The January Stock Rally Could Face a Painful Reversal
After posting their best start to a year in more than three decades, U.S. stocks look poised to extend their relief rally into February. But a closer look at bond prices suggests stock traders could be in for a rude awakening in the near future.
All of Wall Street’s major indexes posted huge gains in January. The Dow Jones Industrial Average rose 7.2% during the month, its best January since 1985. The large-cap S&P 500 advanced 7.9%, its best start to a year since 1987. The Nasdaq Composite Index saw an increase of 9.2% thanks to rebounding technology and communications stocks.
As The Wall Street Journal recently reported, the eye-popping returns for stocks have been accompanied by a similar rise in bonds. This atypical pattern has raised alarm bells about how investors perceive the U.S. economy.
Yields on both short- and long-term government debt declined throughout January, extending a three-month losing streak. Historically, this means that investors are increasingly pessimistic about the health and trajectory of the U.S. economy. Yields fall when bond prices rise.
That yields are falling isn’t the issue. Rather, the concern is that this trend has been unaffected by the month-long rally in stock prices.
The obvious answer is that there is a separation between where stock investors see the world and where bond investors see the world. If their views converge, equity markets could get a replay of December, when the S&P 500 and Nasdaq entered bear-market territory.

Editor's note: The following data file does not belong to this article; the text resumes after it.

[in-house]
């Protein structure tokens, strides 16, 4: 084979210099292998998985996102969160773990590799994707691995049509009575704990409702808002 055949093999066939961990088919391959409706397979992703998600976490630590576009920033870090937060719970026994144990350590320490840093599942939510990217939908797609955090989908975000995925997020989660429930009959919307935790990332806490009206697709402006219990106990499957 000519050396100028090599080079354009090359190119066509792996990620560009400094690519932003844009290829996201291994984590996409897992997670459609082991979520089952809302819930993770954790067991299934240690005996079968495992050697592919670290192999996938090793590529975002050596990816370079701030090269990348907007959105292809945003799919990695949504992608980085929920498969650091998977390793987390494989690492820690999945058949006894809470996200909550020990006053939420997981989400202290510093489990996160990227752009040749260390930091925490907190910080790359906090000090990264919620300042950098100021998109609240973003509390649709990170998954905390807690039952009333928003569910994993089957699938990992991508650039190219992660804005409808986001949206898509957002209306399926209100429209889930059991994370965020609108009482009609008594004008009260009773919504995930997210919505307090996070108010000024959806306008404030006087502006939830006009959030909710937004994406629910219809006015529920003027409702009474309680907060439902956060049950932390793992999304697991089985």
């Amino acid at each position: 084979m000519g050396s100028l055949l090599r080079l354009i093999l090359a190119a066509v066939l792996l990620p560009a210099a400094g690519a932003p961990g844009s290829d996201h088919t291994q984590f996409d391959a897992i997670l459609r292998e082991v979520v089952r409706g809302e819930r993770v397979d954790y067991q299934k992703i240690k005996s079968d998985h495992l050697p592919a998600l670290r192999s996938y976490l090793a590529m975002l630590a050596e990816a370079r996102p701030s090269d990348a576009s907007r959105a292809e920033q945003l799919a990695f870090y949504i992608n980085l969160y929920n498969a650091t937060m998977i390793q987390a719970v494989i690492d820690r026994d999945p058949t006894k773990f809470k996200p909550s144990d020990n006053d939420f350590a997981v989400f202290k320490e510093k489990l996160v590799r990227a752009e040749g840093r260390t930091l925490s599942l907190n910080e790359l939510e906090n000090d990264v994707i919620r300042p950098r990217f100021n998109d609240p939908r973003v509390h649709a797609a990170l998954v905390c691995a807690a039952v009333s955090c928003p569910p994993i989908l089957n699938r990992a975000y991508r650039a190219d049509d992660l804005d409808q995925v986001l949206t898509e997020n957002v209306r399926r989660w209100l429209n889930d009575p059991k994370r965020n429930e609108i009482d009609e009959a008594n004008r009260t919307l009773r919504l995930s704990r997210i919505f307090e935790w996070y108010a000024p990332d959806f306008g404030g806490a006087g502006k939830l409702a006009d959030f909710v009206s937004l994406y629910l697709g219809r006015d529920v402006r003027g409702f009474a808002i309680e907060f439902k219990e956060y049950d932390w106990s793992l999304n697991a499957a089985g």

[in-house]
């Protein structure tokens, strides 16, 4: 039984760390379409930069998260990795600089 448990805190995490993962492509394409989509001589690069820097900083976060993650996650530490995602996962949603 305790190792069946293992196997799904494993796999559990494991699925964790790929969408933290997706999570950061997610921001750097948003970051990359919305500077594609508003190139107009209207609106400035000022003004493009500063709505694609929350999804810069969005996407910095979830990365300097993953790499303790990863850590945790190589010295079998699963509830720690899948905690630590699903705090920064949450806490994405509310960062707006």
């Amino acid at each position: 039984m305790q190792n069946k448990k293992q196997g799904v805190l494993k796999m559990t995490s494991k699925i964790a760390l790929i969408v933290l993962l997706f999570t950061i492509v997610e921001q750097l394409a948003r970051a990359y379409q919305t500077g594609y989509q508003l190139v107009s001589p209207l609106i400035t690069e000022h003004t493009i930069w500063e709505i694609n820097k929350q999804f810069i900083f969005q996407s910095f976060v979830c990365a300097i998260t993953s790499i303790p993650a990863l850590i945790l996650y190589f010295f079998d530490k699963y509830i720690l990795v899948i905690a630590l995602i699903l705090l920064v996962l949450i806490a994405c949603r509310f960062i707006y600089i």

Bond investors have seen the yield on the benchmark 10-year Treasury note fall for three consecutive months. That’s the longest streak since mid-2015. On Friday, the 10-year yield settled at 2.690%.
Declining bond yields are usually a reflection of a slowing economy. Although there are no signs of an imminent recession, investors are becoming more concerned about the housing market. The housing recovery has hit a major speed bump over the last 12 months, as affordability challenges continue to thwart demand. The market got much-needed reprieve in November when new home sales jumped 16.9%. However, on balance, housing remains an issue.
Waning consumer confidence and the sudden slowdown in manufacturing are also a concern. The manufacturing sector has seen a sharp acceleration under the Trump administration, as evidenced by the monthly PMI reports courtesy of ISM and Markit. However, ISM’s December manufacturing index witnessed its steepest one-month drop since 2008, as purchasing managers gave a downbeat view of the economy.
The Atlanta Federal Reserve has lowered its estimate of fourth-quarter growth. According to its latest GDP estimate, the economy likely grew 2.5% annually int he fourth quarter. That’s down from a prior estimate of 2.7%. The growth model will be updated again on Wednesday.
Signs of sluggish growth domestically and across the globe have shifted the Federal Reserve’s guidance on monetary policy. The central bank is now expected to hold off on raising interest rates this year. According to Fed Fund futures prices, a rate cut is now considered more likely than a rate hike.
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